When selling your principal residence, the basic tax rule is that you can exclude gains of up to $250,000 if you are a single taxpayer and $500,000 if you are a married taxpayer filing jointly, provided the home was your primary residence in at least two of the preceding five years. This exclusion can be used once every two years. While this rule seems fairly straightforward, there are a number of special situations to keep in mind:
- Your gain also includes deferred gains from the sale of previous homes.
Under previous tax law, you could sell your home and defer any gains by purchasing a home of equal or higher value within a certain time period. Gains could continue to be deferred as you bought and sold homes. Under current tax law, when you sell your current home, you must recognize those deferred gains as well as the gain on your current home. If your total gain exceeds $500,000 for joint filers or $250,000 for single filers, you would owe capital gains tax on the excess.
- You did not live in the home for at least two of the preceding five years.
If you are forced to move due to employment changes, health reasons, or unforeseen circumstances, you can prorate the exclusion amount. For example, if a married couple owns and uses their principal residence for one year and then sells it because of a job change, they can exclude $250,000 of gain (one-half of the exclusion amount of $500,000). To qualify for prorating the exclusion, the Internal Revenue Service has indicated that unforeseen circumstances can include divorce, death, multiple births from the same pregnancy, becoming eligible for unemployment compensation, a change in employment status making you unable to pay household costs, damage to your home from a natural or manmade disaster or from an act of war or terrorism, and the condemnation or seizure of the property. There is a safe harbor rule that assumes a change in employment is the primary reason for your move if your new job is more than 50 miles farther from the home you sold than your prior job. The change in employment can apply to anyone who lives in the household.
- Your spouse dies and you sell the home after the year of his/her death.
Starting the year after your spouse's death, you must start filing as a single taxpayer. If you sell your home after that, you are limited to a $250,000 exclusion. However, if the home was jointly owned and you inherit your spouse's share, the basis of your spouse's share will be stepped up to market value at the date of his/her death.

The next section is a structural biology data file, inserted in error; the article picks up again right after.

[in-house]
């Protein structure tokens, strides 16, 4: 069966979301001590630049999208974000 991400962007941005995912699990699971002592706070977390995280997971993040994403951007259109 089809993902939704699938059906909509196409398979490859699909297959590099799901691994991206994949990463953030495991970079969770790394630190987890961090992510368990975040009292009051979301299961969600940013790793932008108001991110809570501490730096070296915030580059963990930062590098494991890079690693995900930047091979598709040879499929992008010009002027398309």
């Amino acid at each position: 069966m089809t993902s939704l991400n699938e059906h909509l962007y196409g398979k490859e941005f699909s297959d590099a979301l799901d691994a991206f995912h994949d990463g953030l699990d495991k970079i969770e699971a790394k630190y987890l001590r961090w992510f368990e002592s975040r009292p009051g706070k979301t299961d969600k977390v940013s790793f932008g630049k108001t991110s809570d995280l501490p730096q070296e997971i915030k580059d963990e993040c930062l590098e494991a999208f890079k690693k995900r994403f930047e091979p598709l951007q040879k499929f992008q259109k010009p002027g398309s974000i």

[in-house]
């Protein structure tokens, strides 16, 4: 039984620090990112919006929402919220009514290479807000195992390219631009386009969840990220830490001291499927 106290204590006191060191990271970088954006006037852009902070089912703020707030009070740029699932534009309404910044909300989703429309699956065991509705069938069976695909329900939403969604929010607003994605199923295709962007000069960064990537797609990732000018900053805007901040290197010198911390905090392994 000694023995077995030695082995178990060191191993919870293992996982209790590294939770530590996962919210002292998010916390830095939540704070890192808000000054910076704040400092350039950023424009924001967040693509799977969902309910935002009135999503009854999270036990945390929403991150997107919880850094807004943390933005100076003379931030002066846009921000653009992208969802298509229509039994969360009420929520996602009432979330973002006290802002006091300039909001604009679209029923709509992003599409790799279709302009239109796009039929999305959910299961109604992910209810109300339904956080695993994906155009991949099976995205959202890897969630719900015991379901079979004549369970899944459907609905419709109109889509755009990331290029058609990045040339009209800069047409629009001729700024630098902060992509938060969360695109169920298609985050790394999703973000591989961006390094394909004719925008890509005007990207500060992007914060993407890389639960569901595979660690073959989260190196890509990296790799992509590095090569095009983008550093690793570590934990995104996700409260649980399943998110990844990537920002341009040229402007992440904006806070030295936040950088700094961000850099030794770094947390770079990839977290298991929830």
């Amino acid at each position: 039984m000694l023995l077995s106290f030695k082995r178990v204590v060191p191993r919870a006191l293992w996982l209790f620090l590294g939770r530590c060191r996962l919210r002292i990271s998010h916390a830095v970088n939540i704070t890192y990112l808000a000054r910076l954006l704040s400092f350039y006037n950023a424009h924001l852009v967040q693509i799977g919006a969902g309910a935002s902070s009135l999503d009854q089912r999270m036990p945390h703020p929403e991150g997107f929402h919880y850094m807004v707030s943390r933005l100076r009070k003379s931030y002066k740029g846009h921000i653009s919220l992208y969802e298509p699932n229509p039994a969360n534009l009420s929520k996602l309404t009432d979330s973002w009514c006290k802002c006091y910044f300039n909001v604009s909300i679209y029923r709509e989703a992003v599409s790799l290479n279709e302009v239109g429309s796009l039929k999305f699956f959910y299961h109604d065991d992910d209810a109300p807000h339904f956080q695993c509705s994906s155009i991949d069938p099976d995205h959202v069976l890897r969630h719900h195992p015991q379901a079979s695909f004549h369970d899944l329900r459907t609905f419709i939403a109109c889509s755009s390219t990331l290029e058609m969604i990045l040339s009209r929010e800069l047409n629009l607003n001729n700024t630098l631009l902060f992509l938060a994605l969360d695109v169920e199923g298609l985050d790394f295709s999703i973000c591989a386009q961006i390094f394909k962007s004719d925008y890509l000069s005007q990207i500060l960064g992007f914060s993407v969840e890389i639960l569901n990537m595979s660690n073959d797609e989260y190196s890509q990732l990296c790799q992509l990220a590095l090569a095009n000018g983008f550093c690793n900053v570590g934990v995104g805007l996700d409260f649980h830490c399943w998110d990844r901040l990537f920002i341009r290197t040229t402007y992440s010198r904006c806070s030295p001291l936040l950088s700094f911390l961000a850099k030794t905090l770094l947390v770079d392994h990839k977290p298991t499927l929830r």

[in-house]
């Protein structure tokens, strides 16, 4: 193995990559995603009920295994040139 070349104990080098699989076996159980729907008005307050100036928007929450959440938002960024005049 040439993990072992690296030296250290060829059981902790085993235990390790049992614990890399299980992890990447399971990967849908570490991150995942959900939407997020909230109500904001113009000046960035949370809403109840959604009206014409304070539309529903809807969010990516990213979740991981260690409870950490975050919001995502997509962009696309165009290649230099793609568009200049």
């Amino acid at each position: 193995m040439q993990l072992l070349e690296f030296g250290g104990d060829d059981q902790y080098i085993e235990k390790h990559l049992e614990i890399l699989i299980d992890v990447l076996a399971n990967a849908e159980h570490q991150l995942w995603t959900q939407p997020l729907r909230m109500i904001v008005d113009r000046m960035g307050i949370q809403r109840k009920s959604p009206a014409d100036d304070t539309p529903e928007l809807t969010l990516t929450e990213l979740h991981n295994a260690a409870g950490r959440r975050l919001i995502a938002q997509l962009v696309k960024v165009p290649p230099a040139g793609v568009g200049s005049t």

- You married recently.
Even if you file a joint return, each party receives a $250,000 exclusion when both individuals own a home. If one spouse has a large gain on his/her house, however, the couple may want to live in the home for at least two years. Then, if the sale occurs more than two years after the sale of the first house, the couple will be eligible for the full $500,000 exclusion.
- You divorce.
If you sell your principal residence prior to becoming divorced, you will be eligible for the $500,000 exclusion. However, if only one spouse owns the home after the divorce, the exclusion will be reduced to a $250,000 limit. In the situation where both parties retain ownership but one party moves out, make the arrangement a condition of the divorce decree. Then, when the home is sold, the $500,000 exclusion will apply, even though one of the parties did not live in the home in two of the preceding five years.
- Part of your home is used for business.
You no longer have to allocate the gain between home and business use (including a home office or rental of a portion of your home) when selling your home, as long as the portion used for business is part of your main dwelling unit. Thus, all of your gain is eligible for exclusion. Previously, you had to allocate the gain between the home and business use portions, paying taxes on the gain attributable to the business use. If the business use portion is separate from your main dwelling unit, such as a converted detached garage, you must still allocate between business and home usage. In all cases, you still have to pay tax on the portion of the gain related to post-May 6, 1997 depreciation deductions. That gain is taxed as unrecaptured Section 1250 gain, subject to a maximum tax rate of 25%.